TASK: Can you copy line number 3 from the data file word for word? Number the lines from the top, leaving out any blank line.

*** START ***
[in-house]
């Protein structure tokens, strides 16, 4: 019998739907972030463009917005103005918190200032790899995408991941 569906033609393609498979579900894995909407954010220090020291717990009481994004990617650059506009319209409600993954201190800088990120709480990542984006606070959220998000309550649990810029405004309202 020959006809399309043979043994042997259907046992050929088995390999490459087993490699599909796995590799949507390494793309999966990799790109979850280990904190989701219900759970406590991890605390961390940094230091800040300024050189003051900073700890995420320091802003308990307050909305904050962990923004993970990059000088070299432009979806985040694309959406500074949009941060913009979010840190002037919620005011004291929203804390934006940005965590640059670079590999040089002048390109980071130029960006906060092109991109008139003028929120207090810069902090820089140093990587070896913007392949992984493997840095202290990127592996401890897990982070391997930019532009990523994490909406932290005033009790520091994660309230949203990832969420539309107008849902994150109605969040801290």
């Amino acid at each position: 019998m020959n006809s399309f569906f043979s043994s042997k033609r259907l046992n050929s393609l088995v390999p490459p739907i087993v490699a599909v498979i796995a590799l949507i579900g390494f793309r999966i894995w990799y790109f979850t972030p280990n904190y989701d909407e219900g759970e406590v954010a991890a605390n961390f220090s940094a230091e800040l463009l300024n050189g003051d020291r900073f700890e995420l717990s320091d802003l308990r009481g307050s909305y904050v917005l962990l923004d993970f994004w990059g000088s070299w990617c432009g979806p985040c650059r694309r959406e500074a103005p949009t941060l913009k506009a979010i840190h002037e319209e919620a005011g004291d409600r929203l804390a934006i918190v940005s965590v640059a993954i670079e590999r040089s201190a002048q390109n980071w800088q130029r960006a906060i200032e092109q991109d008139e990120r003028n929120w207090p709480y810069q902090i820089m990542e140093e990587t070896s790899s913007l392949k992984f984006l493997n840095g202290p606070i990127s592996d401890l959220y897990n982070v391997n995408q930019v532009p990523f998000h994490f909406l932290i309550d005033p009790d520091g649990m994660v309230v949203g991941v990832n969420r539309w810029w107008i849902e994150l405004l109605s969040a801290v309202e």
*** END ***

């Amino acid at each position: 019998m020959n006809s399309f569906f043979s043994s042997k033609r259907l046992n050929s393609l088995v390999p490459p739907i087993v490699a599909v498979i796995a590799l949507i579900g390494f793309r999966i894995w990799y790109f979850t972030p280990n904190y989701d909407e219900g759970e406590v954010a991890a605390n961390f220090s940094a230091e800040l463009l300024n050189g003051d020291r900073f700890e995420l717990s320091d802003l308990r009481g307050s909305y904050v917005l962990l923004d993970f994004w990059g000088s070299w990617c432009g979806p985040c650059r694309r959406e500074a103005p949009t941060l913009k506009a979010i840190h002037e319209e919620a005011g004291d409600r929203l804390a934006i918190v940005s965590v640059a993954i670079e590999r040089s201190a002048q390109n980071w800088q130029r960006a906060i200032e092109q991109d008139e990120r003028n929120w207090p709480y810069q902090i820089m990542e140093e990587t070896s790899s913007l392949k992984f984006l493997n840095g202290p606070i990127s592996d401890l959220y897990n982070v391997n995408q930019v532009p990523f998000h994490f909406l932290i309550d005033p009790d520091g649990m994660v309230v949203g991941v990832n969420r539309w810029w107008i849902e994150l405004l109605s969040a801290v309202e």